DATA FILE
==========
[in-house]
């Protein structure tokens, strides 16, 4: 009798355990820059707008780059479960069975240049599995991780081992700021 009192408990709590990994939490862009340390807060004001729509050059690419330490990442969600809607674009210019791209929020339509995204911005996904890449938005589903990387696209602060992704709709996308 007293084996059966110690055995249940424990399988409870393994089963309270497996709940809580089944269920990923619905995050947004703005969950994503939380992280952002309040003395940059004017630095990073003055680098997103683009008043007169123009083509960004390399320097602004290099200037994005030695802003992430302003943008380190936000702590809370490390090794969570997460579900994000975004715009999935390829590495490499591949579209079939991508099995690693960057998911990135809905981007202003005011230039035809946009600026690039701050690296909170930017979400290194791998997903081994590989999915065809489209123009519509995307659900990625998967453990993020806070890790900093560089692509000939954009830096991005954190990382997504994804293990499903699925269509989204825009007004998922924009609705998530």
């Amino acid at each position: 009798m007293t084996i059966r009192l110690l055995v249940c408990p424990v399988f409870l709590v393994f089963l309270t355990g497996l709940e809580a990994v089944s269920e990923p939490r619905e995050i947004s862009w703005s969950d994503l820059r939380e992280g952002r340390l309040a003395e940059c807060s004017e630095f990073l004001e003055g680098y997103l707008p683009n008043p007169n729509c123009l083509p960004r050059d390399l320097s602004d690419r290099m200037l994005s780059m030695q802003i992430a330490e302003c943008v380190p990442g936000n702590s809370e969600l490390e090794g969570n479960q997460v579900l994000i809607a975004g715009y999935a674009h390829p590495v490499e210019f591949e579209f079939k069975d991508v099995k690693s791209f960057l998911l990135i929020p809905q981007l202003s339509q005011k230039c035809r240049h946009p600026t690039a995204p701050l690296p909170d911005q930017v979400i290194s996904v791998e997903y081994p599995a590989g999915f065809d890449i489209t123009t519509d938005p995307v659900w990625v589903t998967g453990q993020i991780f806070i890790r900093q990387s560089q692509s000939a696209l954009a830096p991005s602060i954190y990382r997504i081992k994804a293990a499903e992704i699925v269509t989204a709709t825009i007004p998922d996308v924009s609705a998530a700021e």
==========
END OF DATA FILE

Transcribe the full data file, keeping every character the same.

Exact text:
[in-house]
């Protein structure tokens, strides 16, 4: 009798355990820059707008780059479960069975240049599995991780081992700021 009192408990709590990994939490862009340390807060004001729509050059690419330490990442969600809607674009210019791209929020339509995204911005996904890449938005589903990387696209602060992704709709996308 007293084996059966110690055995249940424990399988409870393994089963309270497996709940809580089944269920990923619905995050947004703005969950994503939380992280952002309040003395940059004017630095990073003055680098997103683009008043007169123009083509960004390399320097602004290099200037994005030695802003992430302003943008380190936000702590809370490390090794969570997460579900994000975004715009999935390829590495490499591949579209079939991508099995690693960057998911990135809905981007202003005011230039035809946009600026690039701050690296909170930017979400290194791998997903081994590989999915065809489209123009519509995307659900990625998967453990993020806070890790900093560089692509000939954009830096991005954190990382997504994804293990499903699925269509989204825009007004998922924009609705998530």
């Amino acid at each position: 009798m007293t084996i059966r009192l110690l055995v249940c408990p424990v399988f409870l709590v393994f089963l309270t355990g497996l709940e809580a990994v089944s269920e990923p939490r619905e995050i947004s862009w703005s969950d994503l820059r939380e992280g952002r340390l309040a003395e940059c807060s004017e630095f990073l004001e003055g680098y997103l707008p683009n008043p007169n729509c123009l083509p960004r050059d390399l320097s602004d690419r290099m200037l994005s780059m030695q802003i992430a330490e302003c943008v380190p990442g936000n702590s809370e969600l490390e090794g969570n479960q997460v579900l994000i809607a975004g715009y999935a674009h390829p590495v490499e210019f591949e579209f079939k069975d991508v099995k690693s791209f960057l998911l990135i929020p809905q981007l202003s339509q005011k230039c035809r240049h946009p600026t690039a995204p701050l690296p909170d911005q930017v979400i290194s996904v791998e997903y081994p599995a590989g999915f065809d890449i489209t123009t519509d938005p995307v659900w990625v589903t998967g453990q993020i991780f806070i890790r900093q990387s560089q692509s000939a696209l954009a830096p991005s602060i954190y990382r997504i081992k994804a293990a499903e992704i699925v269509t989204a709709t825009i007004p998922d996308v924009s609705a998530a700021e």